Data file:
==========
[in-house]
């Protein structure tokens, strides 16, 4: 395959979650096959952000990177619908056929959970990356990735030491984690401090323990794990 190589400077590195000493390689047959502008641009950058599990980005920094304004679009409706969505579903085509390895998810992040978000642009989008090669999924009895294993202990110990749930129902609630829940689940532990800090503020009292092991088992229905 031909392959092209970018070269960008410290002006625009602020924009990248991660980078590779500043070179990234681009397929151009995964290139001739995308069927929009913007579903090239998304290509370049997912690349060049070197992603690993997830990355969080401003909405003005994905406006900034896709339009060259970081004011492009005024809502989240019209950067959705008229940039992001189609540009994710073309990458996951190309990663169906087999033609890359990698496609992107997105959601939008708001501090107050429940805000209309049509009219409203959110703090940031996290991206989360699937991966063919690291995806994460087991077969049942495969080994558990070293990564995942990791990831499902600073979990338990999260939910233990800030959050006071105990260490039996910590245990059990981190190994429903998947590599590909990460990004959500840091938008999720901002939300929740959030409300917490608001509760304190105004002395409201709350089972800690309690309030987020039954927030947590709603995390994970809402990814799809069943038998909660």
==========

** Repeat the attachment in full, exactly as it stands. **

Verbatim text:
[in-house]
């Protein structure tokens, strides 16, 4: 395959979650096959952000990177619908056929959970990356990735030491984690401090323990794990 190589400077590195000493390689047959502008641009950058599990980005920094304004679009409706969505579903085509390895998810992040978000642009989008090669999924009895294993202990110990749930129902609630829940689940532990800090503020009292092991088992229905 031909392959092209970018070269960008410290002006625009602020924009990248991660980078590779500043070179990234681009397929151009995964290139001739995308069927929009913007579903090239998304290509370049997912690349060049070197992603690993997830990355969080401003909405003005994905406006900034896709339009060259970081004011492009005024809502989240019209950067959705008229940039992001189609540009994710073309990458996951190309990663169906087999033609890359990698496609992107997105959601939008708001501090107050429940805000209309049509009219409203959110703090940031996290991206989360699937991966063919690291995806994460087991077969049942495969080994558990070293990564995942990791990831499902600073979990338990999260939910233990800030959050006071105990260490039996910590245990059990981190190994429903998947590599590909990460990004959500840091938008999720901002939300929740959030409300917490608001509760304190105004002395409201709350089972800690309690309030987020039954927030947590709603995390994970809402990814799809069943038998909660």